Solo home runs and errors and bad calls! Oh My!
There were a lot of different things Friday's 6-5 loss to the Yankees could be pinned on.
While the media acknowledged the five solo home runs the Yankees hit, the Indians main three beat writers each focused on something a little bit different.
For Sheldon Ocker, it was the senseless ball that reliever Vinnie Chulk rifled past Ryan Garko after fielding a Mark Texiera one-hopper. The error allowed Johnny Damon to score from first.
Anthony Castrovince had a fairly simple take on the game: If your starting pitchers can't go more than five innings, its very hard to win.
Paul Hoynes let Mark DeRosa vent his frustrations about the final strike of the game. DeRosa watched as a Mariano Rivera cutter sailed high and outside. DeRosa started pedaling to first for a walk. Home Plate Umpire Phil Cuzzi rung him up instead.
As for the five home runs by the Yankees, and one by DeRosa, Pete Abraham is already wondering if the New Yankee Stadium is a launching pad.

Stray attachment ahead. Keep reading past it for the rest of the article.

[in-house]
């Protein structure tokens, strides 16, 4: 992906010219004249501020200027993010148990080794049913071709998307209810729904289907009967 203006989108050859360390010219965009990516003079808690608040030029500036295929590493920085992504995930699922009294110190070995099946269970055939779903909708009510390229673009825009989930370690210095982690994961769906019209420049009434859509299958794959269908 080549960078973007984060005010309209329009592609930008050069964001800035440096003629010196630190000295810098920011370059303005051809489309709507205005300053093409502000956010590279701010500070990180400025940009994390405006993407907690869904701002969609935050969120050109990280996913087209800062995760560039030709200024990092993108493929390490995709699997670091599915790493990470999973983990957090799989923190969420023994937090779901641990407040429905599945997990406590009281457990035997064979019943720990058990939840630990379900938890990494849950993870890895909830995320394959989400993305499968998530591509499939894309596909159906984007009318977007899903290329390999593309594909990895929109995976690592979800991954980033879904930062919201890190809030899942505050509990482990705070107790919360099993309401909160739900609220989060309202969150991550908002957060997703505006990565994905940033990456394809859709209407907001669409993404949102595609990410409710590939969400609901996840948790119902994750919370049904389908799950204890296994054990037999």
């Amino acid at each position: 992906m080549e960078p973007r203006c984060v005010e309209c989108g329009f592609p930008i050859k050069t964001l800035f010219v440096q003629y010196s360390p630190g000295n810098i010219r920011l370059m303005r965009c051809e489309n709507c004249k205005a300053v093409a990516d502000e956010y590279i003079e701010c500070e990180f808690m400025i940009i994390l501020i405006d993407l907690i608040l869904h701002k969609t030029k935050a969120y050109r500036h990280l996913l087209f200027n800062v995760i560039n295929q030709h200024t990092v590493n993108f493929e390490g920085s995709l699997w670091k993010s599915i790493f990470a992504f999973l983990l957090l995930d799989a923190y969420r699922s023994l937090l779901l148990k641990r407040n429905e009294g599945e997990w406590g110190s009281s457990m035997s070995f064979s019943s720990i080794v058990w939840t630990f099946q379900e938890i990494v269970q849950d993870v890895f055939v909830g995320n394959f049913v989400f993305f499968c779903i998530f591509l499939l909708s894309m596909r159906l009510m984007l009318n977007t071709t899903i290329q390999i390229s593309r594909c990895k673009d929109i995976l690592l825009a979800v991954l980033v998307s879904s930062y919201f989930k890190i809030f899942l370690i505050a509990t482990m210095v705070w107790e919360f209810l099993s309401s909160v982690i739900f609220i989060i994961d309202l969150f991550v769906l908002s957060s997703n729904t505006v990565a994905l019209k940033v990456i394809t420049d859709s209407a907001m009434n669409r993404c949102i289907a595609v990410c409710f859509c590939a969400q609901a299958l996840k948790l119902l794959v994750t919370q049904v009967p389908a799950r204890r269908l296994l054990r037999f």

Johnny Peralta was held out of yesterday's game after being nicked up Thursday on a play at the plate. He twisted his elbow when he made contact with Jorge Posada's shin pad.
-- Ryan Garko has kind of been one of the odd men out this season as Victor Martinez has played a lot more first base and Trevor Crowe has emerged in the outfield. Yet, Garko just cares about winning games, he says.
In New York Pavano carries the nickname "the American Idle" for his incredible amount of time on the disabled list during a span of four years. During that time he earned nearly $40 million dollars.
As one of my good friends, who lives in New York, jokingly put it: "If Pavano wins Sunday, the city may riot."
Whats happenin' in Akron?
Carlos Santana hit a two-run home run in the fourth inning and starter Josh Tomlin allowed one run through six innings as the visiting Aeros beat the Baysox 3-1. Vinnie Pestano picked up the save.
The Clippers will have their home opener this afternoon in the brand new Huntington Park, located in the arena district of Columbus.